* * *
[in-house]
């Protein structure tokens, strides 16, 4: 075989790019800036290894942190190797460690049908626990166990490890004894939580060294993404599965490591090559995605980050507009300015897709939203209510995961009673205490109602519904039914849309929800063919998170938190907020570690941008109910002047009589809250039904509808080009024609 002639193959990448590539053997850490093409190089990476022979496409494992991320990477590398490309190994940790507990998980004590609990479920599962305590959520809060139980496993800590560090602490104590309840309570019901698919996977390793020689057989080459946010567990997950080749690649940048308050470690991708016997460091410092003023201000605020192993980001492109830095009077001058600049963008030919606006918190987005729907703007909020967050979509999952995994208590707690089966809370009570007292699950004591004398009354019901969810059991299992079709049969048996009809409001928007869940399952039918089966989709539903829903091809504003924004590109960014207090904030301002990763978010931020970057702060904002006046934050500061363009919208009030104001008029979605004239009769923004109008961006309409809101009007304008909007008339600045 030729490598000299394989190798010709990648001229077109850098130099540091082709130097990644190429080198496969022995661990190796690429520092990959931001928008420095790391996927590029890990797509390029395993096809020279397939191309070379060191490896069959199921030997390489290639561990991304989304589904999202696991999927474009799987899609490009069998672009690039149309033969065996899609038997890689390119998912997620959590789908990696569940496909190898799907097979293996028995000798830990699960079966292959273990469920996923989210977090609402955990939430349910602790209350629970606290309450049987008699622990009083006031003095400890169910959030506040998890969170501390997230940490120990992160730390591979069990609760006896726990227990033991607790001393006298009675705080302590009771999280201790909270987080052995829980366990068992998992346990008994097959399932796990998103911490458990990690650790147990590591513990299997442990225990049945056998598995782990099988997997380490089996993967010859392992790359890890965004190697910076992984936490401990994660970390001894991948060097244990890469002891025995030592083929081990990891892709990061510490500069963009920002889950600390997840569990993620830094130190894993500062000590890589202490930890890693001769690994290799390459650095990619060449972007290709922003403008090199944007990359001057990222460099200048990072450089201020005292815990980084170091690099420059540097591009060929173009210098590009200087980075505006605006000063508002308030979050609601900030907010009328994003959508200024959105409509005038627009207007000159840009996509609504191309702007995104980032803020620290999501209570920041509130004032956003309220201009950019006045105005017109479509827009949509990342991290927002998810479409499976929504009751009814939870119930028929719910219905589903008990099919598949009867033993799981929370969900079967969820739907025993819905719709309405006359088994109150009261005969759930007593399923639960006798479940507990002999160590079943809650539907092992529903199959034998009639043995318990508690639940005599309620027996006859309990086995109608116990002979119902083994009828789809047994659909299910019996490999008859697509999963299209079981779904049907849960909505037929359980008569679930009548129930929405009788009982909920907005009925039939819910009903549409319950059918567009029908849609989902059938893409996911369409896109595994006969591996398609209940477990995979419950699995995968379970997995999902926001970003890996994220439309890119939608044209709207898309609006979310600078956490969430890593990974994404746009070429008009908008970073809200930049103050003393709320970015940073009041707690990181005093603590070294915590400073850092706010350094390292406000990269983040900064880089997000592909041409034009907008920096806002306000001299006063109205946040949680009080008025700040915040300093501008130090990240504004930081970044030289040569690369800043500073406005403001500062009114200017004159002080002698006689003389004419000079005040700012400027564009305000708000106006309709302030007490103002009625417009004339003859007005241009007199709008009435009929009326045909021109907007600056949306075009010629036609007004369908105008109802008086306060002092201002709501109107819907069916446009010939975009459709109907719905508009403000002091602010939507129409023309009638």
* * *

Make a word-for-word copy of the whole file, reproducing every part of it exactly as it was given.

[in-house]
């Protein structure tokens, strides 16, 4: 075989790019800036290894942190190797460690049908626990166990490890004894939580060294993404599965490591090559995605980050507009300015897709939203209510995961009673205490109602519904039914849309929800063919998170938190907020570690941008109910002047009589809250039904509808080009024609 002639193959990448590539053997850490093409190089990476022979496409494992991320990477590398490309190994940790507990998980004590609990479920599962305590959520809060139980496993800590560090602490104590309840309570019901698919996977390793020689057989080459946010567990997950080749690649940048308050470690991708016997460091410092003023201000605020192993980001492109830095009077001058600049963008030919606006918190987005729907703007909020967050979509999952995994208590707690089966809370009570007292699950004591004398009354019901969810059991299992079709049969048996009809409001928007869940399952039918089966989709539903829903091809504003924004590109960014207090904030301002990763978010931020970057702060904002006046934050500061363009919208009030104001008029979605004239009769923004109008961006309409809101009007304008909007008339600045 030729490598000299394989190798010709990648001229077109850098130099540091082709130097990644190429080198496969022995661990190796690429520092990959931001928008420095790391996927590029890990797509390029395993096809020279397939191309070379060191490896069959199921030997390489290639561990991304989304589904999202696991999927474009799987899609490009069998672009690039149309033969065996899609038997890689390119998912997620959590789908990696569940496909190898799907097979293996028995000798830990699960079966292959273990469920996923989210977090609402955990939430349910602790209350629970606290309450049987008699622990009083006031003095400890169910959030506040998890969170501390997230940490120990992160730390591979069990609760006896726990227990033991607790001393006298009675705080302590009771999280201790909270987080052995829980366990068992998992346990008994097959399932796990998103911490458990990690650790147990590591513990299997442990225990049945056998598995782990099988997997380490089996993967010859392992790359890890965004190697910076992984936490401990994660970390001894991948060097244990890469002891025995030592083929081990990891892709990061510490500069963009920002889950600390997840569990993620830094130190894993500062000590890589202490930890890693001769690994290799390459650095990619060449972007290709922003403008090199944007990359001057990222460099200048990072450089201020005292815990980084170091690099420059540097591009060929173009210098590009200087980075505006605006000063508002308030979050609601900030907010009328994003959508200024959105409509005038627009207007000159840009996509609504191309702007995104980032803020620290999501209570920041509130004032956003309220201009950019006045105005017109479509827009949509990342991290927002998810479409499976929504009751009814939870119930028929719910219905589903008990099919598949009867033993799981929370969900079967969820739907025993819905719709309405006359088994109150009261005969759930007593399923639960006798479940507990002999160590079943809650539907092992529903199959034998009639043995318990508690639940005599309620027996006859309990086995109608116990002979119902083994009828789809047994659909299910019996490999008859697509999963299209079981779904049907849960909505037929359980008569679930009548129930929405009788009982909920907005009925039939819910009903549409319950059918567009029908849609989902059938893409996911369409896109595994006969591996398609209940477990995979419950699995995968379970997995999902926001970003890996994220439309890119939608044209709207898309609006979310600078956490969430890593990974994404746009070429008009908008970073809200930049103050003393709320970015940073009041707690990181005093603590070294915590400073850092706010350094390292406000990269983040900064880089997000592909041409034009907008920096806002306000001299006063109205946040949680009080008025700040915040300093501008130090990240504004930081970044030289040569690369800043500073406005403001500062009114200017004159002080002698006689003389004419000079005040700012400027564009305000708000106006309709302030007490103002009625417009004339003859007005241009007199709008009435009929009326045909021109907007600056949306075009010629036609007004369908105008109802008086306060002092201002709501109107819907069916446009010939975009459709109907719905508009403000002091602010939507129409023309009638």